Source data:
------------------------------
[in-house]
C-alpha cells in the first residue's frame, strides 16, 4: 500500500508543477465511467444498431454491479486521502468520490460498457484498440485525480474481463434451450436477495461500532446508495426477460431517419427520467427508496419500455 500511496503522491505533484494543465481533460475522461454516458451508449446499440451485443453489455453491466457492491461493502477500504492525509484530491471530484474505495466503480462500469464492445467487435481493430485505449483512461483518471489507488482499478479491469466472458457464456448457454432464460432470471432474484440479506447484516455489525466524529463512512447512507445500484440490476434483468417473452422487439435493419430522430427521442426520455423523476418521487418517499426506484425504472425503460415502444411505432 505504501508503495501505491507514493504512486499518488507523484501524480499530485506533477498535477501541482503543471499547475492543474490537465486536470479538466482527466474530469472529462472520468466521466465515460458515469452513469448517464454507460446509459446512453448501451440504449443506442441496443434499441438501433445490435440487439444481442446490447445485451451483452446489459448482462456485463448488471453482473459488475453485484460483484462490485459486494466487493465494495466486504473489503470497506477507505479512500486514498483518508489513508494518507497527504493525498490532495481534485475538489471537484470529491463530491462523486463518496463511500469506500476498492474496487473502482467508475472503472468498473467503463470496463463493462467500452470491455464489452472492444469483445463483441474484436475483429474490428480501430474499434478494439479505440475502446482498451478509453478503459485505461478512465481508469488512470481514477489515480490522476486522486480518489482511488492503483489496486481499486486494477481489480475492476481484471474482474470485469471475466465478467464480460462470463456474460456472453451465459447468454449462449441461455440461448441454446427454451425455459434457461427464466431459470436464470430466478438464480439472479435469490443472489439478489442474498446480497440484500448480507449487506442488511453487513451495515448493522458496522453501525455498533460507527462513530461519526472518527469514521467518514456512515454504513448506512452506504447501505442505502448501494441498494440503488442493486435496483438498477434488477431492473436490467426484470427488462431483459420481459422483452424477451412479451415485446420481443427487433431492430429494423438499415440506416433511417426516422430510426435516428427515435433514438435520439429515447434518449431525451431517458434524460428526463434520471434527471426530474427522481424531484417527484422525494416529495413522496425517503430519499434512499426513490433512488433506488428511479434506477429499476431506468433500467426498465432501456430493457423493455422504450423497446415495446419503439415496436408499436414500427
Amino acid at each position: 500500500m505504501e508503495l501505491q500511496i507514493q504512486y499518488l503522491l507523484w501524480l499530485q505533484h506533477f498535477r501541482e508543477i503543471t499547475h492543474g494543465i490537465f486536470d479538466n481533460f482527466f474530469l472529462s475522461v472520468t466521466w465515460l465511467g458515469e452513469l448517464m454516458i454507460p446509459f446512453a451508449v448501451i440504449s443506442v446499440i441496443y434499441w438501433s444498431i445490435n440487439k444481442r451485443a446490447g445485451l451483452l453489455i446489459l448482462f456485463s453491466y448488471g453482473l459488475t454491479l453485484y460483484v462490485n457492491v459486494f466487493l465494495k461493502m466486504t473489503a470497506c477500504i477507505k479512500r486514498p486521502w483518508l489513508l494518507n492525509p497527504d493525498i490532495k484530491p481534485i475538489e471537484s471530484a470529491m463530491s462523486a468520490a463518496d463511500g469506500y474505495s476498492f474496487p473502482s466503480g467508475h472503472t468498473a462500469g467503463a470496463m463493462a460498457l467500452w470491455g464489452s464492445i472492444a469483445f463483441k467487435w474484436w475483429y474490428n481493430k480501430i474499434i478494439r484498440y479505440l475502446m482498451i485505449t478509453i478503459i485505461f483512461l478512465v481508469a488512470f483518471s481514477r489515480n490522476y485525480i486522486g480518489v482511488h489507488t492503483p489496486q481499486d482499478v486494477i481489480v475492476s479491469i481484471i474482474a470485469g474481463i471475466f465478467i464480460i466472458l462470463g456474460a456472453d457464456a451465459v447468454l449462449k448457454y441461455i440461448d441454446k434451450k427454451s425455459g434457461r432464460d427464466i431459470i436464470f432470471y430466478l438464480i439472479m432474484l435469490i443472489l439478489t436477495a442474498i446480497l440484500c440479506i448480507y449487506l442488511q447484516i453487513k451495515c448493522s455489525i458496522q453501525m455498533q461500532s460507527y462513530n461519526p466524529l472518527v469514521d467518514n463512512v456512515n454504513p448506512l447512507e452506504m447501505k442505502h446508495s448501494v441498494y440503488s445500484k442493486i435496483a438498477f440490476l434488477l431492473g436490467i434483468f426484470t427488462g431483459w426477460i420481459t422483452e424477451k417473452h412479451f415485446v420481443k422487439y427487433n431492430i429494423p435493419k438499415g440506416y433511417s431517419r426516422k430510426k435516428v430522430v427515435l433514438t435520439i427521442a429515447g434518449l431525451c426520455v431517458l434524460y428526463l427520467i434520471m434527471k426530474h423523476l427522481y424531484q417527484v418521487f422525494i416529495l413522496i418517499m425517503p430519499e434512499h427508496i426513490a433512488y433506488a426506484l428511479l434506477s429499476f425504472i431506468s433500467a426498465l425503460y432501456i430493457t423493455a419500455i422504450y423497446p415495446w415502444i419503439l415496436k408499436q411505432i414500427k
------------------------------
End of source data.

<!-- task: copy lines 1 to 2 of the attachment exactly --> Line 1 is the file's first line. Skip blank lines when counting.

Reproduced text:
[in-house]
C-alpha cells in the first residue's frame, strides 16, 4: 500500500508543477465511467444498431454491479486521502468520490460498457484498440485525480474481463434451450436477495461500532446508495426477460431517419427520467427508496419500455 500511496503522491505533484494543465481533460475522461454516458451508449446499440451485443453489455453491466457492491461493502477500504492525509484530491471530484474505495466503480462500469464492445467487435481493430485505449483512461483518471489507488482499478479491469466472458457464456448457454432464460432470471432474484440479506447484516455489525466524529463512512447512507445500484440490476434483468417473452422487439435493419430522430427521442426520455423523476418521487418517499426506484425504472425503460415502444411505432 505504501508503495501505491507514493504512486499518488507523484501524480499530485506533477498535477501541482503543471499547475492543474490537465486536470479538466482527466474530469472529462472520468466521466465515460458515469452513469448517464454507460446509459446512453448501451440504449443506442441496443434499441438501433445490435440487439444481442446490447445485451451483452446489459448482462456485463448488471453482473459488475453485484460483484462490485459486494466487493465494495466486504473489503470497506477507505479512500486514498483518508489513508494518507497527504493525498490532495481534485475538489471537484470529491463530491462523486463518496463511500469506500476498492474496487473502482467508475472503472468498473467503463470496463463493462467500452470491455464489452472492444469483445463483441474484436475483429474490428480501430474499434478494439479505440475502446482498451478509453478503459485505461478512465481508469488512470481514477489515480490522476486522486480518489482511488492503483489496486481499486486494477481489480475492476481484471474482474470485469471475466465478467464480460462470463456474460456472453451465459447468454449462449441461455440461448441454446427454451425455459434457461427464466431459470436464470430466478438464480439472479435469490443472489439478489442474498446480497440484500448480507449487506442488511453487513451495515448493522458496522453501525455498533460507527462513530461519526472518527469514521467518514456512515454504513448506512452506504447501505442505502448501494441498494440503488442493486435496483438498477434488477431492473436490467426484470427488462431483459420481459422483452424477451412479451415485446420481443427487433431492430429494423438499415440506416433511417426516422430510426435516428427515435433514438435520439429515447434518449431525451431517458434524460428526463434520471434527471426530474427522481424531484417527484422525494416529495413522496425517503430519499434512499426513490433512488433506488428511479434506477429499476431506468433500467426498465432501456430493457423493455422504450423497446415495446419503439415496436408499436414500427